Fleeing to Frisco: How One Jewish Family Escaped Nazi Germany and Rebuilt Their Lives


Source: Judy Isbell

Carter Sutton, Broadcast/Staff Writer

Today, Frisco, Texas is known for its rapid growth, amazing schools, and vast amenities. However, with the fast-paced development of the city, many of the fascinating stories of those who first came here have been lost. This month, the Frisco Heritage Museum has opened an exhibit on how a Jewish couple evaded Nazi Germany and rebuilt their lives in Frisco.

The Fleeing to Frisco exhibit is centered around Leo and Irma Wollenreich’s journey to freedom, featuring original handwritten letters by Irma, family photos, newspaper articles, Irma’s original cookbook, and a 300-year-old Shabbat lamp that resided in the family home. The exhibit will be open from March 24th to August 31st and is a joint effort between the Heritage Association of Frisco and the Holocaust Memorial in Jerusalem, Israel. 

Before World War II, Leo Wollenreich was a successful cattle trader in Straubing, Germany. With the rise of the Nazi Party, Leo was eventually forced to sell his property and home to an elite Nazi family. He was then imprisoned at the Dachau Concentration Camp in 1938, where he remained for three years.

After escaping the camp, Leo and Irma fled Germany immediately. Through a connection in Dallas, the Wollenreiches left on a ship named the Nyssa on June 3rd, 1941, and arrived in New York on June 13th. The couple made extensive sacrifices, leaving behind the life they had known and fleeing to another country with as much as they could carry.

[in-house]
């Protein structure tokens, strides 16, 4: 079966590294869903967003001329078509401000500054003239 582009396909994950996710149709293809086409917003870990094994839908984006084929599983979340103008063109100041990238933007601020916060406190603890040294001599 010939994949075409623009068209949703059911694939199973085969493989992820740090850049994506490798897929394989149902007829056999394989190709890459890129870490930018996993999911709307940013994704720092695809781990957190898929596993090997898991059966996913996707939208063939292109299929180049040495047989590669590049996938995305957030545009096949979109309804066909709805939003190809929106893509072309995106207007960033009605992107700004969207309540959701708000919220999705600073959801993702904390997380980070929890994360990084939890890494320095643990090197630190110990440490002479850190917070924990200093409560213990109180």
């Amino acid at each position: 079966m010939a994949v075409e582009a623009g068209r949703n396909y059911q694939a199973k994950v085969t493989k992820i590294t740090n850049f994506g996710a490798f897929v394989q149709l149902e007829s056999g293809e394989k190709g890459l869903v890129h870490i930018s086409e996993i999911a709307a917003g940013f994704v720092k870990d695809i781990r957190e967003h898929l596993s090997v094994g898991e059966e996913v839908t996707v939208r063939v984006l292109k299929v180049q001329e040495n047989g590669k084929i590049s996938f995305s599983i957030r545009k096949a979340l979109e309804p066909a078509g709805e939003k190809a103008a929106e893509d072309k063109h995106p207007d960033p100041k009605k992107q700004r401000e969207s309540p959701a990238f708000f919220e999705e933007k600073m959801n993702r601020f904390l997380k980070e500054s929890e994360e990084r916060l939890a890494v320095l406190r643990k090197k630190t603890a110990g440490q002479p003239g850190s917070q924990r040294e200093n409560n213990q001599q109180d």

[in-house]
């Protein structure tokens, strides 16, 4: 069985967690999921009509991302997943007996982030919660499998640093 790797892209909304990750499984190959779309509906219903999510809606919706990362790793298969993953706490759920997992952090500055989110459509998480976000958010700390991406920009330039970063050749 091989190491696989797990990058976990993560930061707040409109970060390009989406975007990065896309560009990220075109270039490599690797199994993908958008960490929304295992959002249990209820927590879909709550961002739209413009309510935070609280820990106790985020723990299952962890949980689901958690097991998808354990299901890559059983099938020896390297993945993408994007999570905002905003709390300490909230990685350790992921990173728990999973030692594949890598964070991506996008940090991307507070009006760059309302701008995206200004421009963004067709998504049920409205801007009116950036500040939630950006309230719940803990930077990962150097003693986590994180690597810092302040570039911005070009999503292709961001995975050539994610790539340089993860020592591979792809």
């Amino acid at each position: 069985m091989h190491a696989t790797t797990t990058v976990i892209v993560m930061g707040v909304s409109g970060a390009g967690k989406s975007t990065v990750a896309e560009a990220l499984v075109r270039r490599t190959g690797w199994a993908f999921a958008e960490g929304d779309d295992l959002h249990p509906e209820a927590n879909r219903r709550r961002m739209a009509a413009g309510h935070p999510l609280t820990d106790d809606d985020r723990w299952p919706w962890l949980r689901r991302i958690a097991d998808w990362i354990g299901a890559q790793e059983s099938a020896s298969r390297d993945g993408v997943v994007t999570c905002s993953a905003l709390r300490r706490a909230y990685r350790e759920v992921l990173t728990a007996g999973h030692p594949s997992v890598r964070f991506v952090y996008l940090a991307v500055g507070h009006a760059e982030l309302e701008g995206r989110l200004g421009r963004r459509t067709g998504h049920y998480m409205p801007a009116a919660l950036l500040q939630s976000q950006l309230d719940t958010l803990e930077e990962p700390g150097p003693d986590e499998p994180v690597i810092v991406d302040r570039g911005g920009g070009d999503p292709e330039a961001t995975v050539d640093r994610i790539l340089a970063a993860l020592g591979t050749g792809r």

After working as farmhands, Leo and Irma saved enough money to purchase approximately 15 acres in the Frisco Area. The couple established a cattle trading business and began to rebuild their lives. The Wollenreichs quickly became very active members of the Frisco community. Many recall Irma opening the doors to their small farmhouse and baking cookies for the neighborhood’s children.

Irma spent much of her time in Frisco searching for her mother, Luise Hesslein. On April 25th, 1942, Luise and 851 other Jews were led through the streets of Wüzrburg and onto a train. Upon her arrival at the concentration camp, she was told to leave her luggage along with the life she once lived. Irma spent the next five years writing to correspondents in Germany, desperately seeking answers to what became of her mother. Many of these letters are featured at the exhibit. 

The Wollenreiches maintained the property until their passing and deeded the land in 1989 to their loyal ranch hand, Jesse Sanchez. Jesse and his wife Lupe kept up the farm until 2005, when they sold the home. Since then, the Sanchez family has made generous contributions to the Fleeing to Frisco exhibit. 

Fleeing to Frisco shines a light on the sacrifice and struggles that Jewish people were subject to during the Holocaust. Jews were forced to leave their homelands and, in this case, a prosperous business to escape the Nazis. Luckily, this particular story ends in the welcoming arms of Frisco. Especially today, fully understanding our world’s past mistakes and hardships is essential in moving forward.

For many Jewish students here at Reedy, the exhibit serves a much greater purpose than offering a better understanding of the Frisco community. 

“It’s important to learn about Jewish culture in order to spread awareness about the event and make sure it can’t repeat itself and is prevented in the future,” says Reedy Freshman, Ashley Rabinowitz.

So far, the exhibit has racked up extremely positive reviews, with visitors leaving the exhibit with a better understanding of the Frisco community in relation to world history. If you are looking for something to do this summer, make sure you remember to stop by the  Fleeing to Frisco exhibit at the Frisco Heritage Museum for an experience that is both insightful and riveting.